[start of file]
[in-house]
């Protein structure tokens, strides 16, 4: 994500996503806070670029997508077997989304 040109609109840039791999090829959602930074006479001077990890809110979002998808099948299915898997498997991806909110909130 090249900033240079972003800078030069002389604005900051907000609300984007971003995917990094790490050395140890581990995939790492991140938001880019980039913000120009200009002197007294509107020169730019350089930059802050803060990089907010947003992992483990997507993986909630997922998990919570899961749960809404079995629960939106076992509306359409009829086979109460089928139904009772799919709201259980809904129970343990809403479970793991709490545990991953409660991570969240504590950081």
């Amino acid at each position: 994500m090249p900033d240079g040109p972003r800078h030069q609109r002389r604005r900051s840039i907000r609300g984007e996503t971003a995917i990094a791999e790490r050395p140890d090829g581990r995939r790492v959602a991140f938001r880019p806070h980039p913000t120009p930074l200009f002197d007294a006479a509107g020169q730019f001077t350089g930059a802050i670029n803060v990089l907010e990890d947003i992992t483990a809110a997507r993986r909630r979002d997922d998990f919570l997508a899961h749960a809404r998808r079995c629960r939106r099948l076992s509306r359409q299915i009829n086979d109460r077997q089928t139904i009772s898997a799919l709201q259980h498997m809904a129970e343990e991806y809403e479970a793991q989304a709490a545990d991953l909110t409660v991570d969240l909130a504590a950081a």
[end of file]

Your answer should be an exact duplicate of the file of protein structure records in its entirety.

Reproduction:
[in-house]
């Protein structure tokens, strides 16, 4: 994500996503806070670029997508077997989304 040109609109840039791999090829959602930074006479001077990890809110979002998808099948299915898997498997991806909110909130 090249900033240079972003800078030069002389604005900051907000609300984007971003995917990094790490050395140890581990995939790492991140938001880019980039913000120009200009002197007294509107020169730019350089930059802050803060990089907010947003992992483990997507993986909630997922998990919570899961749960809404079995629960939106076992509306359409009829086979109460089928139904009772799919709201259980809904129970343990809403479970793991709490545990991953409660991570969240504590950081």
């Amino acid at each position: 994500m090249p900033d240079g040109p972003r800078h030069q609109r002389r604005r900051s840039i907000r609300g984007e996503t971003a995917i990094a791999e790490r050395p140890d090829g581990r995939r790492v959602a991140f938001r880019p806070h980039p913000t120009p930074l200009f002197d007294a006479a509107g020169q730019f001077t350089g930059a802050i670029n803060v990089l907010e990890d947003i992992t483990a809110a997507r993986r909630r979002d997922d998990f919570l997508a899961h749960a809404r998808r079995c629960r939106r099948l076992s509306r359409q299915i009829n086979d109460r077997q089928t139904i009772s898997a799919l709201q259980h498997m809904a129970e343990e991806y809403e479970a793991q989304a709490a545990d991953l909110t409660v991570d969240l909130a504590a950081a």